With quarterback Josh Freeman leading the way, the Tampa Bay Buccaneers have shown a propensity for exciting finishes.
Dynamic starts? Not so fast.
Tampa Bay scored only 43 first-quarter points last season, continuing a long-term trend of sluggish starts.
"New Orleans is a fast-starting club and that really changes the mindset of the opposing team,'' said Bucs offensive coordinator Greg Olson. "I always tell our guys that we've got a bunch of competitive players who will finish games strong. I don't worry about them finishing, but I don't like our mindset when we start a practice drill or line up in the first quarter.''
Tampa Bay's early offensive woes are taking on epic proportions, dating to the Jon Gruden era.
Since Nov. 25, 2007, when Tampa Bay scored 10 points in the opening quarter of a 19-13 victory against Washington, the offense has not generated more than seven first-quarter points in 54 consecutive games.
That's not a typo. Fifty-four.
"We've got to be sharper from the jump,'' said tight end Kellen Winslow. "We were successful last year, but to be an elite team, we have to be more productive early on offense. That will be a big step in our progress.''
While teams like the Saints and Patriots routinely exploit defenses from the start, Tampa Bay's attack takes a while to unfold.
"We've got to find a way to put more points on the board early,'' said Freeman, who engineered five comeback wins last year in the fourth quarter or overtime. "You'd like to play a great game all four quarters, but it's the NFL and it's not always going to be that way. The first couple of snaps, it's guys getting their feet wet.''
Freeman posted a pedestrian quarterback rating of 76.9 in the opening quarter last season, completing 54.9 percent of his throws with two touchdown passes.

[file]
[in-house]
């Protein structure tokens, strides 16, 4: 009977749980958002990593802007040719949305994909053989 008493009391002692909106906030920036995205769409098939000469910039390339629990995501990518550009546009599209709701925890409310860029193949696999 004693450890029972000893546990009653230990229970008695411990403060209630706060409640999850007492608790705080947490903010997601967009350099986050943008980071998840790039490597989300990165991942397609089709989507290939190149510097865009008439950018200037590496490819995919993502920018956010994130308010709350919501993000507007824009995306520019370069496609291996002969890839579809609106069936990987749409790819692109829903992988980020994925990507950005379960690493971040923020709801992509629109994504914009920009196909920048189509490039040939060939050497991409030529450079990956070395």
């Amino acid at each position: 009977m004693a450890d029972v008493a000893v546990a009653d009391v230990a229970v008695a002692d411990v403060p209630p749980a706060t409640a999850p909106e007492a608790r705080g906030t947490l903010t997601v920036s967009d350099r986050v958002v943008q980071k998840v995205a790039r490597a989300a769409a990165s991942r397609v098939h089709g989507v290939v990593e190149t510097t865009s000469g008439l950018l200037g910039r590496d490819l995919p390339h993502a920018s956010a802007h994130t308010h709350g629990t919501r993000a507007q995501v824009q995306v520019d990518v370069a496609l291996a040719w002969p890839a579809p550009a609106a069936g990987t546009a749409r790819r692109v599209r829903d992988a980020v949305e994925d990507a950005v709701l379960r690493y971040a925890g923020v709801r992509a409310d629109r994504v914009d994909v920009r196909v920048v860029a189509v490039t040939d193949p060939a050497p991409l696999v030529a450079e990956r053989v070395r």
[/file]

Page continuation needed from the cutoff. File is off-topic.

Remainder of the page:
In the fourth quarter, Freeman threw eight scoring passes, his completion rate jumped to 62.6 percent and his passer rating was 97.4.
"The biggest thing to me is our execution early in games,'' said veteran center Jeff Faine. "It's not as if we're playing slow. It's executing the plays that are called and making them work — playing smart, avoiding penalties and being focused. When we have slow starts, it's usually because we're sloppy and dealing with penalties that kill drives.''
Slow starts are particularly frustrating for Olson, who worked with Brees as Purdue's quarterbacks coach more than a decade ago.
Now Olson stands on the opposing sideline, watching Brees torture defenses before the first commercial break.
The New Orleans offense scored more than seven first-quarter points on five occasions last season and Brees threw 12 touchdown passes in the opening period, boasting a passer rating of 111.9.
"A year ago, we recognized in practice that at the start of every period there would be a mental error, an incomplete pass, a missed assignment,'' Olson said. "Our motto last year was 'start fast.' But as the season went on, even though we were having success as a team, we weren't starting fast.
"As a staff, we said let's not mention starting fast this year. Maybe it got in their heads a little bit last season. It's always going to be an emphasis around here and we've got to do a better job. If you can get up on some of these teams that don't have elite quarterbacks, you should be in good shape. All I know is we've got to be ready to go from the first whistle.''